These position papers aim to build on energies that have been unleashed by activists and academics during the coronavirus crisis. The papers reflect on existing campaigns and intellectual work, and suggest further policy demands to build on work that has been done.
Perhaps the most exciting and influential activist work done in 2020 so far has arisen out of Black Lives Matter protests in the United States following the murder of George Floyd. Street demonstrations and rebellions resulted in decisions to defund the police, for example in Los Angeles,^1 and the toppling of major monuments of racist figures. Some change was swift, even if opposition was significant and vested interests remain.
These uprisings then influenced a wave of protests in the United Kingdom in early June. The statue of slave-trader Edward Colston was removed in Bristol; the Greater London Authority announced a review of monuments, plaques, and street names; media outlets made various voluntary decisions to remove racist content.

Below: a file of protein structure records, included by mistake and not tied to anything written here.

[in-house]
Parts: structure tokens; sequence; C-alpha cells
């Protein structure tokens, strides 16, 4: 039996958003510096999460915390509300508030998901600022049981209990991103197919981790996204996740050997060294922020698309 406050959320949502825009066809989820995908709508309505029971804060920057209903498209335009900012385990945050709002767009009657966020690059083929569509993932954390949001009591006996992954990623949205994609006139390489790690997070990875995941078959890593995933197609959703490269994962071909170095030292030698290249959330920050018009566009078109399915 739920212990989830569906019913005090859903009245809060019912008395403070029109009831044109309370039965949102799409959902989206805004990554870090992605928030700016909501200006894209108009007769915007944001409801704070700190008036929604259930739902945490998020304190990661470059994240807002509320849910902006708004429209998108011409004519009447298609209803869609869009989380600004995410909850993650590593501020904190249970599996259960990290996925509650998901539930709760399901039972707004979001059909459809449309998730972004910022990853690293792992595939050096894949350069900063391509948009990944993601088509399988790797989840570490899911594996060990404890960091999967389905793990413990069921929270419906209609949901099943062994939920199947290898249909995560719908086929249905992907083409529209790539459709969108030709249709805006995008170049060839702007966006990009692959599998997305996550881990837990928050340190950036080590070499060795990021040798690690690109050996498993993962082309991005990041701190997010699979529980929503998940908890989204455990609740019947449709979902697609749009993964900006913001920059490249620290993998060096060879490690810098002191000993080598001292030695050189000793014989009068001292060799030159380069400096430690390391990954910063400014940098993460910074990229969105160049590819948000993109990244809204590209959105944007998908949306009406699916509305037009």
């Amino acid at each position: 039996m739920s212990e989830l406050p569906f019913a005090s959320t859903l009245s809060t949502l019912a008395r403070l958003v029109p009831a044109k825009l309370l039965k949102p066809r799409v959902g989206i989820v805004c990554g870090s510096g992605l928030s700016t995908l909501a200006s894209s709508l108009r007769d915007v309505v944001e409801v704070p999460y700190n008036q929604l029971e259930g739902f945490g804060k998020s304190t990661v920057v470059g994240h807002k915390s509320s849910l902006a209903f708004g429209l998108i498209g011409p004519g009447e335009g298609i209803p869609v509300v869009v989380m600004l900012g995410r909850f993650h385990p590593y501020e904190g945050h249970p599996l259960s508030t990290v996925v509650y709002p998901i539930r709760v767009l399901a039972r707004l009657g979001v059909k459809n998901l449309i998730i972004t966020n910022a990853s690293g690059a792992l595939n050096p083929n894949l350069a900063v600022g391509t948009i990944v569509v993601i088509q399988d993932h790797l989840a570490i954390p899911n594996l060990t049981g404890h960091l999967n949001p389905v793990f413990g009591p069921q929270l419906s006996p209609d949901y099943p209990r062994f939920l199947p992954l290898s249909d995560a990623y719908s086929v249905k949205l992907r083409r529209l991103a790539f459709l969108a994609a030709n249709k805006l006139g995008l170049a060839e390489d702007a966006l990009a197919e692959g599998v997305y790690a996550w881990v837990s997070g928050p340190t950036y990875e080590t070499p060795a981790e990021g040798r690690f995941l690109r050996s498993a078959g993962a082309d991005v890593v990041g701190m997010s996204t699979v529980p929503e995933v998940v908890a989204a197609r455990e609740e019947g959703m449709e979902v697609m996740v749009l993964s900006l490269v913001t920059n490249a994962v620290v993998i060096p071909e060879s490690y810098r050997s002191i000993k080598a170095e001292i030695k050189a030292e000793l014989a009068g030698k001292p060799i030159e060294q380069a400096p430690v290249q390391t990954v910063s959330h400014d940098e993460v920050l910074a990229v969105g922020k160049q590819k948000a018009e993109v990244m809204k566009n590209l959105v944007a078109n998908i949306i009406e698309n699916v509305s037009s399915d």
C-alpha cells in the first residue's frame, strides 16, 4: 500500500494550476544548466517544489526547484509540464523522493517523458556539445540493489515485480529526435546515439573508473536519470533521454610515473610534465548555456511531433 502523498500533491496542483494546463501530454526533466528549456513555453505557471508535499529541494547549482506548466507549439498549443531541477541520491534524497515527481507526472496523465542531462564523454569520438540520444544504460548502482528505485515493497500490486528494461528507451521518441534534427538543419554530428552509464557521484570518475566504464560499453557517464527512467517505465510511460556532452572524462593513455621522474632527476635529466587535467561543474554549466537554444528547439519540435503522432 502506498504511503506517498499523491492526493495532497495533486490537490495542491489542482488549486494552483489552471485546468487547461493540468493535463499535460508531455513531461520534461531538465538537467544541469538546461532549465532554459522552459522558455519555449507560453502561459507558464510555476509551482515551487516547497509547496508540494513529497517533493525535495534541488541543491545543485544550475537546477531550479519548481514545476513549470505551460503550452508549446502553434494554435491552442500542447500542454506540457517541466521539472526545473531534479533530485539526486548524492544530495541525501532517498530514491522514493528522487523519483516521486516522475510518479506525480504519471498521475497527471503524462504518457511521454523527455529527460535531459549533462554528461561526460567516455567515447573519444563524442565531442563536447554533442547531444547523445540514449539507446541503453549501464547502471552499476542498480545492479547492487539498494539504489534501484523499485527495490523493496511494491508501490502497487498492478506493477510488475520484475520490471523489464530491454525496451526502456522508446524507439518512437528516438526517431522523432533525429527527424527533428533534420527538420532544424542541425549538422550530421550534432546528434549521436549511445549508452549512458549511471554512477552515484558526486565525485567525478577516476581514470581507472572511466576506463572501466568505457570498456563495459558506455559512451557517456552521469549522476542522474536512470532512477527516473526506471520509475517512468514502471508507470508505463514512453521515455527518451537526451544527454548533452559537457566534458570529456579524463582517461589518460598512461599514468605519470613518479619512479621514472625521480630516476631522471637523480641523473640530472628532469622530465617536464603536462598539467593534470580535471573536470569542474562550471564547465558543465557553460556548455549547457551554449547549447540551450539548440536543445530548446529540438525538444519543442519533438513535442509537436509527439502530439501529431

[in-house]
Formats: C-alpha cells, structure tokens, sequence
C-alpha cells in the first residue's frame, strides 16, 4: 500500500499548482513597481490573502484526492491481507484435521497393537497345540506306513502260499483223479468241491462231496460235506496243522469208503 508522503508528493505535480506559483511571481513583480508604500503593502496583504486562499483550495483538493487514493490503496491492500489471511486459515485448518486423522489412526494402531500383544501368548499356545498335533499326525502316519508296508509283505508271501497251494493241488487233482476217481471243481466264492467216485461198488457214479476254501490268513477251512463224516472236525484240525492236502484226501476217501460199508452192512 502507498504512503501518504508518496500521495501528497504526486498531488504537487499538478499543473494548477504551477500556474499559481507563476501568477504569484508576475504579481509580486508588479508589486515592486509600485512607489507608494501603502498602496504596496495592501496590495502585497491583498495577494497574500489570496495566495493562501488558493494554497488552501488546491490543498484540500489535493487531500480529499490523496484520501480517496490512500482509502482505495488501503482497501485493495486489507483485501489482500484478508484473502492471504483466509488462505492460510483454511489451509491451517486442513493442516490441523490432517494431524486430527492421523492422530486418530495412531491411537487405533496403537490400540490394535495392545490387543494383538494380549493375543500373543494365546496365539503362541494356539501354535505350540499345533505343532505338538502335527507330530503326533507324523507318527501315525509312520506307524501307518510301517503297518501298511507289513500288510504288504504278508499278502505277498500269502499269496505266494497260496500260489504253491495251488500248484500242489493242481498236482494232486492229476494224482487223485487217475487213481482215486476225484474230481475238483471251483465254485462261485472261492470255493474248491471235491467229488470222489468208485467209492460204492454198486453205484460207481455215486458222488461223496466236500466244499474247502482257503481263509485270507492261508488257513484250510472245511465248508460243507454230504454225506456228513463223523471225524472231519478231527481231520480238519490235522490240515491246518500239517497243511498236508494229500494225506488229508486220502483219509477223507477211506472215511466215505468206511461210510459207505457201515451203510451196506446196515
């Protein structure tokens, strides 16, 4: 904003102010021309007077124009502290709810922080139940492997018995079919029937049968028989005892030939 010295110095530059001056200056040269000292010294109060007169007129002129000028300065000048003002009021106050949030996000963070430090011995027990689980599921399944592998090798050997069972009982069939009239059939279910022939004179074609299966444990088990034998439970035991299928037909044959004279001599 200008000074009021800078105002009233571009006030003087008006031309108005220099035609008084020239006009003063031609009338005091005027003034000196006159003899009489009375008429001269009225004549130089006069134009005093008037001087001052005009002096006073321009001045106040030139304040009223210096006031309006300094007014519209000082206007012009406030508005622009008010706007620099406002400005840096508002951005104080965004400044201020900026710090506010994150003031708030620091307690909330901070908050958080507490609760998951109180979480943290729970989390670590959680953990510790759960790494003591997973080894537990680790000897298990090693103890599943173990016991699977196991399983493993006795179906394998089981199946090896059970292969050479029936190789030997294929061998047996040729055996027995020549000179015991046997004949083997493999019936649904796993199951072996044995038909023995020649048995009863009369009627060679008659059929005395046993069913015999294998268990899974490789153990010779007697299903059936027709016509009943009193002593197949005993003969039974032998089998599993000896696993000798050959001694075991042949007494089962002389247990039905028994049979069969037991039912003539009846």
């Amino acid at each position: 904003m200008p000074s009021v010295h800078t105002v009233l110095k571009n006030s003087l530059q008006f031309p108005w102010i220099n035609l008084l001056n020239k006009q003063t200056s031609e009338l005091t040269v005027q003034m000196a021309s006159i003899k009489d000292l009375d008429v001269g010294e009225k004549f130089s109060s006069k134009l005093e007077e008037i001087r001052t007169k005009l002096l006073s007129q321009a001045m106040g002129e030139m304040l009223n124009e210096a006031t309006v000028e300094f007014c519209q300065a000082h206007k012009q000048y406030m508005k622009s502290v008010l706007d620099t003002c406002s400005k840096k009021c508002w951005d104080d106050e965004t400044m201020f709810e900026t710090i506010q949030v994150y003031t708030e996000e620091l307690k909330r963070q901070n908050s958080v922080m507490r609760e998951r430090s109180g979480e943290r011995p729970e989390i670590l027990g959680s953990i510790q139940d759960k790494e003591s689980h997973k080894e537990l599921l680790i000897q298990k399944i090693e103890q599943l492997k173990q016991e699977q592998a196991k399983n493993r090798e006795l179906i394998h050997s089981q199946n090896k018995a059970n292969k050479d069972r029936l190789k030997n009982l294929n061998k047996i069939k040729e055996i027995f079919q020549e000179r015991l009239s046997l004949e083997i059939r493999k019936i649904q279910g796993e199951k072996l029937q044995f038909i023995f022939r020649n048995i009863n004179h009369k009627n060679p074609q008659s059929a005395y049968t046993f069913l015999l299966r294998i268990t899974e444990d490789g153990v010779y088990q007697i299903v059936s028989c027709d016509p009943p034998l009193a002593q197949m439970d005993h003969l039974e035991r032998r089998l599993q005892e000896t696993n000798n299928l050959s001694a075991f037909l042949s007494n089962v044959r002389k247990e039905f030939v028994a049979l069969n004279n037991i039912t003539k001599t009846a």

There was a widespread call, arising out of these protests, to rethink criminal justice in this country and beyond — and to transform and overhaul approaches to policing and prison. This position paper is one response to that call.
Criminal Justice and the Economy
The position papers offered here focus on building a different kind of economy, where ‘economy’ is understood in its broadest sense. Society’s approach to criminal justice is intimately connected to the project of building a better economy.
The current approach to criminal justice in the United Kingdom excludes people from participating in the economy, especially working-class people (many of whom are Black or identify as members of a minority ethnic group). It also incurs significant economic cost, directly and in terms of other indirect harms. Economic exclusion and cost are not the only or even the main problems with our approach to criminal justice, which is also inhumane and ineffective. But it is worth mentioning these facts to highlight that criminal justice is not irrelevant to conversations about the economy. Economic debates, such as debates about privatisation as opposed to public ownership, are highly relevant in the criminal justice sphere (for example, in relation to probation).